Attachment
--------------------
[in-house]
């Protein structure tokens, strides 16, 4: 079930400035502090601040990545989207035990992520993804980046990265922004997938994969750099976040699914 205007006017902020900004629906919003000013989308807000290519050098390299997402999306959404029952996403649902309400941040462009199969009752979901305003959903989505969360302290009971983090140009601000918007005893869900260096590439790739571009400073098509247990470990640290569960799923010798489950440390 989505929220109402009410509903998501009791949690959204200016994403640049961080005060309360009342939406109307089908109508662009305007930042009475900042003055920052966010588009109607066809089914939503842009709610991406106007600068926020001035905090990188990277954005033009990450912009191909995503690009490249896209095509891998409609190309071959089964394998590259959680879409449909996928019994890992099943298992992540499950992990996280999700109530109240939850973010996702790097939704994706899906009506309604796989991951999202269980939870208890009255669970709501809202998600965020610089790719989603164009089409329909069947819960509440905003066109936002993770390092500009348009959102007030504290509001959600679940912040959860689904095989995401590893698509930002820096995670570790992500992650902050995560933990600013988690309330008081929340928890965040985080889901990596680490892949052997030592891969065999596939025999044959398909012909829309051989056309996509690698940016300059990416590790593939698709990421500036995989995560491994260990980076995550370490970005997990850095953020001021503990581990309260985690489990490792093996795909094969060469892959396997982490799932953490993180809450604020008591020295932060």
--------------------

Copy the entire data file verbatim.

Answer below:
[in-house]
């Protein structure tokens, strides 16, 4: 079930400035502090601040990545989207035990992520993804980046990265922004997938994969750099976040699914 205007006017902020900004629906919003000013989308807000290519050098390299997402999306959404029952996403649902309400941040462009199969009752979901305003959903989505969360302290009971983090140009601000918007005893869900260096590439790739571009400073098509247990470990640290569960799923010798489950440390 989505929220109402009410509903998501009791949690959204200016994403640049961080005060309360009342939406109307089908109508662009305007930042009475900042003055920052966010588009109607066809089914939503842009709610991406106007600068926020001035905090990188990277954005033009990450912009191909995503690009490249896209095509891998409609190309071959089964394998590259959680879409449909996928019994890992099943298992992540499950992990996280999700109530109240939850973010996702790097939704994706899906009506309604796989991951999202269980939870208890009255669970709501809202998600965020610089790719989603164009089409329909069947819960509440905003066109936002993770390092500009348009959102007030504290509001959600679940912040959860689904095989995401590893698509930002820096995670570790992500992650902050995560933990600013988690309330008081929340928890965040985080889901990596680490892949052997030592891969065999596939025999044959398909012909829309051989056309996509690698940016300059990416590790593939698709990421500036995989995560491994260990980076995550370490970005997990850095953020001021503990581990309260985690489990490792093996795909094969060469892959396997982490799932953490993180809450604020008591020295932060």